Variety is the spice of life... and key to saving wildlife
By understanding how varied a species' DNA is, we can boost species adaptation to new conditions, decreasing extinction risk say University of Melbourne experts
The complexities of predicting climate change effects
Australia’s iconic ecosystems are being impacted by climate change. A University of Melbourne experts says that to protect our ecosystems, we need more data.
The grasshopper that was lost, then found, is now endangered
After thought to be extinct, the Key’s Matchstick Grasshopper was found; but as its habitat shrinks, University of Melbourne research finds it’s now endangered.
Targeting the bacteria inside insects for improved pest management
New research including the University of Melbourne is targeting essential microorganisms inside insect pests to potentially revolutionise farm pest management.
Have resistance, will travel
University of Melbourne finds that insects, like mosquitoes, are becoming resistant to insecticides. So, how are these genetic invasions impacting pest control?
How do we protect our unique biodiversity from megafires?
University of Melbourne experts say Australia's summer bushfires should remind us just how easily our unique biodiversity and ecosystems could be wiped out.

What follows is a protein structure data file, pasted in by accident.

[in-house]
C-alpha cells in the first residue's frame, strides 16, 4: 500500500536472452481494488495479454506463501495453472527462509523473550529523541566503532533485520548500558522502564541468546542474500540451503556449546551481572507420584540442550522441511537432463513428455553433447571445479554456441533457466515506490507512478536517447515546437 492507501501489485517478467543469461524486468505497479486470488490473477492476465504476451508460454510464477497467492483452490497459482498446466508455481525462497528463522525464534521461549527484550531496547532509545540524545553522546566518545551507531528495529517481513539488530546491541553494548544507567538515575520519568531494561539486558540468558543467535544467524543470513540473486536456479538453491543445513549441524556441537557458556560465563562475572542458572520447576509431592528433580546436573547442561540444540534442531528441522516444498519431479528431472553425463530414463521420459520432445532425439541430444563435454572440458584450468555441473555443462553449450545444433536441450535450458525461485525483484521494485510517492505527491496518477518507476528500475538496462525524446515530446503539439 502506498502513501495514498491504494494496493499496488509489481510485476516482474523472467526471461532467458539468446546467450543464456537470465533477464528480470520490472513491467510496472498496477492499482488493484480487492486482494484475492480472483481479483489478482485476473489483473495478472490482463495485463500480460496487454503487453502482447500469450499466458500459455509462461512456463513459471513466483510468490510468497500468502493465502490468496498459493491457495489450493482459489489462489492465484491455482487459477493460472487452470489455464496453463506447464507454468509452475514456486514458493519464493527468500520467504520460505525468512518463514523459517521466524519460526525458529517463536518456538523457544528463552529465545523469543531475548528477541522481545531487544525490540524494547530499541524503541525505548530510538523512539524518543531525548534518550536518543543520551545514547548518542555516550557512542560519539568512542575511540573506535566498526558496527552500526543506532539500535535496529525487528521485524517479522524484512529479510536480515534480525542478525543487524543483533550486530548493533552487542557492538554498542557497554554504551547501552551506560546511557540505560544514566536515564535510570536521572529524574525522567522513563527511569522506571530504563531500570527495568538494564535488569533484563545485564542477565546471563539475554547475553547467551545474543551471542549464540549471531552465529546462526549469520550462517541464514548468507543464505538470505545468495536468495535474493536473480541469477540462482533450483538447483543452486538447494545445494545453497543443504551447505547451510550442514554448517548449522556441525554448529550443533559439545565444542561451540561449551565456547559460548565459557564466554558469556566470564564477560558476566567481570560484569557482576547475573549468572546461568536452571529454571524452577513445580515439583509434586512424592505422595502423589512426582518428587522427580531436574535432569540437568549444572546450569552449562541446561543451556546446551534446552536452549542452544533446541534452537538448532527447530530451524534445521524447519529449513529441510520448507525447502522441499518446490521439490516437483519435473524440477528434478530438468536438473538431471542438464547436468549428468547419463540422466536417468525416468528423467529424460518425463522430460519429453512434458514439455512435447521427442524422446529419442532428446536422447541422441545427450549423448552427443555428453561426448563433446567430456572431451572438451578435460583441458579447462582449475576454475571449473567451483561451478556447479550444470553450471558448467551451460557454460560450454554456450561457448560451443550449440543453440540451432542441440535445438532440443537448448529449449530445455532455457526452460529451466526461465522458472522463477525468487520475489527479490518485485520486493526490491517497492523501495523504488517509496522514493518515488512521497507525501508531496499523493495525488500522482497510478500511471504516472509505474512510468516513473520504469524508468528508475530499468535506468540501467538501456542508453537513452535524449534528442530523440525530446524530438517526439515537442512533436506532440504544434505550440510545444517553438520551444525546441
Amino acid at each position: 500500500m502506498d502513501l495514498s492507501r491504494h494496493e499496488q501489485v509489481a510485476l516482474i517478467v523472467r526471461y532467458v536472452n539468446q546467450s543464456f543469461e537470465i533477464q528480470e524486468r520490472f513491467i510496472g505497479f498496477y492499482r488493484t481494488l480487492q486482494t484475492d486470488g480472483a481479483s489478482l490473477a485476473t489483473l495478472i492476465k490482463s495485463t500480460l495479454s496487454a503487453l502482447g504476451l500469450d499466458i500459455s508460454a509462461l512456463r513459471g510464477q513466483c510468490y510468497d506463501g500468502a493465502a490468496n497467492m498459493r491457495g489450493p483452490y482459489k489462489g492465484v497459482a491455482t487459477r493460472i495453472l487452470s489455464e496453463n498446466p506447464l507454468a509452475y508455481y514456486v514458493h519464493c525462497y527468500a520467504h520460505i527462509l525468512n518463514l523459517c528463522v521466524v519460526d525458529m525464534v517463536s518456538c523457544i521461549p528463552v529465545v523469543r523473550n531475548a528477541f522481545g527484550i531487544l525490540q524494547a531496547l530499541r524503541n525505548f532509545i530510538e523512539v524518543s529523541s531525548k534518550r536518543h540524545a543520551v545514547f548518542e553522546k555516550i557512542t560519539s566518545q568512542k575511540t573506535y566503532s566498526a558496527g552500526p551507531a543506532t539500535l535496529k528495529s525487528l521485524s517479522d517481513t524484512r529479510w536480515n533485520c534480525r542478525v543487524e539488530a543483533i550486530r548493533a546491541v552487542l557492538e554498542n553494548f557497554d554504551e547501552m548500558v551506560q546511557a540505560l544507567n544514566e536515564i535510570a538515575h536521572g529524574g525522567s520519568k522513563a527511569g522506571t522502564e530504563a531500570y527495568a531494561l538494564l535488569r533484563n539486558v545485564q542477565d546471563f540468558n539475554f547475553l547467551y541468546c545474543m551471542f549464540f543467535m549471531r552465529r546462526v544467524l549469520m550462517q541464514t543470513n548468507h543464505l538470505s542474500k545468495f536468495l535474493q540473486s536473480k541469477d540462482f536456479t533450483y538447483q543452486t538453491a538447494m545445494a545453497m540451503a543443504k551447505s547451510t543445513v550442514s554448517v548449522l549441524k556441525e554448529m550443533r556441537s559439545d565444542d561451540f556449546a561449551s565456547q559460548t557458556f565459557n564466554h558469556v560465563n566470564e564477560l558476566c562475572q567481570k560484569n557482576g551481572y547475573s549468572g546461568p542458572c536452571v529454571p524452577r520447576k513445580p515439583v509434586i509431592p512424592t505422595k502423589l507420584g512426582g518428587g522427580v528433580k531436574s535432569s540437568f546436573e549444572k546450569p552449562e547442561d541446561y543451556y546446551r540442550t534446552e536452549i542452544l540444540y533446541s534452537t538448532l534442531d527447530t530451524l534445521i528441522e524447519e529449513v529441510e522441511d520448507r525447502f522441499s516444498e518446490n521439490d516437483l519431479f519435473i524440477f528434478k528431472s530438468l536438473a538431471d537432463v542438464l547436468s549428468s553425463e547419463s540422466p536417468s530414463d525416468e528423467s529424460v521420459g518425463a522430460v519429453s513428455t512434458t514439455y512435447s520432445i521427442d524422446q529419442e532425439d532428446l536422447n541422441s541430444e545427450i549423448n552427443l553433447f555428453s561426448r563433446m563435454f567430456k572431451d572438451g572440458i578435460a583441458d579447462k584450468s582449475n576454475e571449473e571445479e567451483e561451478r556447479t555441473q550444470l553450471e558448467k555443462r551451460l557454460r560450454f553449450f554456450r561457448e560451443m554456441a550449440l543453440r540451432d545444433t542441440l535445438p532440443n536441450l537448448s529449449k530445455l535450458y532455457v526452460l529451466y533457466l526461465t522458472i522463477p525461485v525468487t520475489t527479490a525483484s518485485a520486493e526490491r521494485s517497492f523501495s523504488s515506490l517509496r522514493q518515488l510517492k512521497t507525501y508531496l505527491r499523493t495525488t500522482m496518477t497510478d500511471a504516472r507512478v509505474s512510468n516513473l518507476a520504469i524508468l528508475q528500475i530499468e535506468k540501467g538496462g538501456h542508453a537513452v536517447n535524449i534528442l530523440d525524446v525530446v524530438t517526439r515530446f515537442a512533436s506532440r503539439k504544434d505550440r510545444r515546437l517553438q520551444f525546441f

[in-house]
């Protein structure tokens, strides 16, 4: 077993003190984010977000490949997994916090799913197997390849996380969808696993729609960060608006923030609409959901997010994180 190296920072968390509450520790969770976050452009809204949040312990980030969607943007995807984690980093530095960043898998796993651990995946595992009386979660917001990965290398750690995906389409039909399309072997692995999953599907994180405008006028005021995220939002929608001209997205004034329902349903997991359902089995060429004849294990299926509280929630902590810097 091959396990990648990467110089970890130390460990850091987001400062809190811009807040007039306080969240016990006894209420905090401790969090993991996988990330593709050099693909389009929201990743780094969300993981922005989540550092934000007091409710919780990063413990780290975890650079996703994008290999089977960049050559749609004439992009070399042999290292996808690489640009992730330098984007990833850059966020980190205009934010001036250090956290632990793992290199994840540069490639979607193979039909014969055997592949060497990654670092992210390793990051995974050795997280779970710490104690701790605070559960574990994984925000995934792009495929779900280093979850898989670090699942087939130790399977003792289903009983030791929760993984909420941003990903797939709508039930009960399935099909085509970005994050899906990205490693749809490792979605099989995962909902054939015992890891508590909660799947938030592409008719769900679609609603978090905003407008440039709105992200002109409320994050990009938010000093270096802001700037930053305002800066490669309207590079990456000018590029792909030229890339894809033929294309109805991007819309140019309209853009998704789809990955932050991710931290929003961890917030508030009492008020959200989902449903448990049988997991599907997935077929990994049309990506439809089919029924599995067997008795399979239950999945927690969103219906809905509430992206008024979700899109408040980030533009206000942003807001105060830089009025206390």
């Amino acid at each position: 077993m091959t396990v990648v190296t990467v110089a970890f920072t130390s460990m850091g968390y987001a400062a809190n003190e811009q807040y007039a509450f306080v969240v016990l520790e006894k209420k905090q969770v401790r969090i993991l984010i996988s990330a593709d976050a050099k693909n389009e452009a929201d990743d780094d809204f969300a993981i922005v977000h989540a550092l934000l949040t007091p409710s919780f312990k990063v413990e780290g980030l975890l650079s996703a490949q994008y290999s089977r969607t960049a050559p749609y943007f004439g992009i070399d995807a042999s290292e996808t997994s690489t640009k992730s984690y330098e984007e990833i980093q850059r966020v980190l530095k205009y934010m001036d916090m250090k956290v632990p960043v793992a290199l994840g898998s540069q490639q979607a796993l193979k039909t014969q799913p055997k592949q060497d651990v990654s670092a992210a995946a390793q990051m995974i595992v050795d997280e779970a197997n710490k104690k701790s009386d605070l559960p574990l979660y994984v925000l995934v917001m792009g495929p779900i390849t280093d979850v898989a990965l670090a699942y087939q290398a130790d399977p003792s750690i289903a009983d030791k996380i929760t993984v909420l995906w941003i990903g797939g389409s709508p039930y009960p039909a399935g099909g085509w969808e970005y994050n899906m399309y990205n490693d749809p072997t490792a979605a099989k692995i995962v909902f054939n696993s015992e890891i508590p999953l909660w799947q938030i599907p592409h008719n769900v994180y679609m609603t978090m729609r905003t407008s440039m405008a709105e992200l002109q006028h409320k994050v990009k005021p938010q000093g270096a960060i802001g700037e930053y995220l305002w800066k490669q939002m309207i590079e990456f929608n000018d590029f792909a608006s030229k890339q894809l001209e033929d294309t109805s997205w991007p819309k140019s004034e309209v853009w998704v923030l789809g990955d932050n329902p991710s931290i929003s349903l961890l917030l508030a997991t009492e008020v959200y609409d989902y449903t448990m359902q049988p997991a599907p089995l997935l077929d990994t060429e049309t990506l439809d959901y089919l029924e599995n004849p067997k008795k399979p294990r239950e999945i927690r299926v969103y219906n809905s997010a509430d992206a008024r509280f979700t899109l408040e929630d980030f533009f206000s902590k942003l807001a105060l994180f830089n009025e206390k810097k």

Dengue-blocking bacteria endure the heat
A new approach to dengue control that uses anti-viral bacteria is vulnerable to heatwaves, but the bacteria bounce back finds University of Melbourne research.
Getting revegetation right with genetics
Revegetation programs need to include plants with a varied genetic background for long-term success, finds new research including the University of Melbourne.
Rediscovering a ‘lost’ species
A rare insect species, Key’s Matchstick Grasshopper, was thought to be extinct in Victoria but has now been rediscovered by University of Melbourne researchers.
Using bacteria to control mosquitoes
A University of Melbourne research trial finds the Wolbachia bacteria suppresses dengue-fever carrying mosquitoes, but more work is needed to stop their spread.